THE gender dynamics associated with equal treatment of women and men remain one of the complex developmental questions in the modern world.
Traditional systems and new developments have ushered in a myriad of challenges as well as opportunities for change on gender equality, particularly on the protection of girls and women.
By definition, the word gender refers to identification as male/masculine, female/feminine, including association with a social role or set of behavioural and cultural traits, clothing, stereotypes and so forth.
With the world being dynamic, it is these socially invented roles that continuously bring the need to reflect on societal norms and practices in relation to the ever-changing global dynamics.
In Zimbabwe, gender equality is not yet well-practised as we see many young women and girls being exploited, violated, tortured, raped and abused by males.
Young women and girls are exploited, especially those in rural areas and the poor.
Some of them are exploited because they are not aware of their rights as women or young girls.
The education sector and its environment have brought no good, especially to school-going girls in various ways.
For example, the schools’ sanitation facilities are largely gender insensitive, with no sanitary ware, sanitary bins or even water for the girls to wash themselves. It is due to such reasons that the number of school dropouts among girls has increased.
According to section 53 of the Constitution, women and men have the right to equal treatment, including the right to equal opportunities in political, economic, cultural and social spheres. This is not well practised because there are no equal opportunities for women in politics, for example, in Parliament.
There are only a few women representatives and despite many strides made to empower them through the 2013 quota system, women are still marginalised due to a number of reasons, among them a volatile political environment that is prone to gender-based victimisation.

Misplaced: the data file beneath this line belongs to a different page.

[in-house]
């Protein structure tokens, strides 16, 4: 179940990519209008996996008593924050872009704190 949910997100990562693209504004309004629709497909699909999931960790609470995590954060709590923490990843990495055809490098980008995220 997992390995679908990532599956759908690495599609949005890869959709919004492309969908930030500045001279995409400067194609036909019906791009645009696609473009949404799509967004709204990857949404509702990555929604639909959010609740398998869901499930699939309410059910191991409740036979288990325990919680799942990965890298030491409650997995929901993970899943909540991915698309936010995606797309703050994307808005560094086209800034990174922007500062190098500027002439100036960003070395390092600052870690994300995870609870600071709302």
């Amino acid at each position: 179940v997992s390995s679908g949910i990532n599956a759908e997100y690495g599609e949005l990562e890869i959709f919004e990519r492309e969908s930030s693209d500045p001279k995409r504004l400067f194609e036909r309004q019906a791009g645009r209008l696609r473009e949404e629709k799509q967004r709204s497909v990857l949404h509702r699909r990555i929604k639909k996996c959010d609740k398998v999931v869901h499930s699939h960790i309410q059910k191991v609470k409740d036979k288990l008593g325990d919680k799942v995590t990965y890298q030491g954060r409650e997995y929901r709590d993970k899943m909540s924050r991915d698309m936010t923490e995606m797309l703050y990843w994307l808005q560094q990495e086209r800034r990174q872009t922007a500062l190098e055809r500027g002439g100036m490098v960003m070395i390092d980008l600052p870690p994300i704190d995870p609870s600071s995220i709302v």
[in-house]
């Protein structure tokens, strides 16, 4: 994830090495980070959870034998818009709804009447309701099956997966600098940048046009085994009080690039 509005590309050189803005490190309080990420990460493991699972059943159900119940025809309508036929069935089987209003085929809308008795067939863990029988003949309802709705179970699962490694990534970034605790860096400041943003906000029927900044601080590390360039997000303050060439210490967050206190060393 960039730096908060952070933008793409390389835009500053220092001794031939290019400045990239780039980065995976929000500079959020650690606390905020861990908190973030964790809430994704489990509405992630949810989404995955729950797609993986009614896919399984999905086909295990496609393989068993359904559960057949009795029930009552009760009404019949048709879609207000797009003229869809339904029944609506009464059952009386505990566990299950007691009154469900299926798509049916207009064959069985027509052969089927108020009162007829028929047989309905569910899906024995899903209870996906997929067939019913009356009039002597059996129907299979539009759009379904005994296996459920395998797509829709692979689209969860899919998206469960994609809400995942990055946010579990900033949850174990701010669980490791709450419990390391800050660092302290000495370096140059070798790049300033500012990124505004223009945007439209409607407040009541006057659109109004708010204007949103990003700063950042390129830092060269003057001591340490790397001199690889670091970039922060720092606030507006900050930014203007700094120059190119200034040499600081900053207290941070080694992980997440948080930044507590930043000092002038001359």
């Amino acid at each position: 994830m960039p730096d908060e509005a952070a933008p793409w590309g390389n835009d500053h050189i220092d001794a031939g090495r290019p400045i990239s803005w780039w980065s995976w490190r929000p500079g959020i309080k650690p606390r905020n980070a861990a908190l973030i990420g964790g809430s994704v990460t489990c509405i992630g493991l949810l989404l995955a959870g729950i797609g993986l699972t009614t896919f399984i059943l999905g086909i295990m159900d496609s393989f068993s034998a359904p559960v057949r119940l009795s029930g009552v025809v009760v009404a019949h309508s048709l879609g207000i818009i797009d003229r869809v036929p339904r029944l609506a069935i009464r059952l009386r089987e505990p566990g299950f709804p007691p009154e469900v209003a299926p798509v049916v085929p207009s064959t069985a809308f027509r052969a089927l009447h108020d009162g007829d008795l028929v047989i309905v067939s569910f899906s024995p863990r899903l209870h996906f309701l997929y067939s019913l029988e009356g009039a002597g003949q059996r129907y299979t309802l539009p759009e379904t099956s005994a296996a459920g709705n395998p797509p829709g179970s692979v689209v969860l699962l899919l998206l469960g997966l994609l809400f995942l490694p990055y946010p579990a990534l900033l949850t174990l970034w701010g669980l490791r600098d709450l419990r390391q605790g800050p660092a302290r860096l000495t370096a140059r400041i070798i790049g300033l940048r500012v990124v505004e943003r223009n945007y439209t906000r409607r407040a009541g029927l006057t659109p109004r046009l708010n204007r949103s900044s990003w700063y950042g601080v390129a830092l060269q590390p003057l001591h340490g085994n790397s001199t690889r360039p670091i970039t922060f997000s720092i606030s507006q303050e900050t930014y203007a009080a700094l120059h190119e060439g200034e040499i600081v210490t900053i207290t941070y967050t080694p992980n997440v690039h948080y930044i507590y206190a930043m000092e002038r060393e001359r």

The journey towards inclusive development requires consistent and co-ordinated efforts through policy, education and the rule of law. There is need for true gender equality and everyone should be accountable, regardless of gender.
A gender-equal society is one where the word “gender” does not exist: Where everyone can be the best version of themselves.
In order for us to achieve gender equality, it requires the involvement of women and men, girls and boys, State and non-State actors.
It is everyone’s responsibility. It should start from childhood and at family level as the primary source of socialisation. –Mukunda Chitova
Corruption in Zim is State-sanctioned
WHEN President Emmerson Mnangagwa took oath of office in 2018, he promised zero tolerance to corruption.
The situation on the ground is speaking to the contrary. Corruption in Zimbabwe is State-sanctioned.
As long as politicians toe the Zanu PF party line, they can engage freely in corruption.
It is not the ordinary people who are corrupt in Zimbabwe, it is Zanu PF politicians and their surrogates in government offices.
Mnangagwa knows this, but his hands are tied as he cannot publicly chastise his own.
If Zanu PF decides to deal with corruption, that will be the end of the party.
I have said it before elsewhere, corruption is the mainstay of Zanu PF.
While corruption contributes 99,9% to economic collapse, restrictive measures contribute less than 0,1%.
A party that collectively rigs elections will never be accountable to the people. I wish the Lord would just say: “Zanu PF be gone”, and I know it will be so. Muzokomba Movers
Govt should not victimise civil society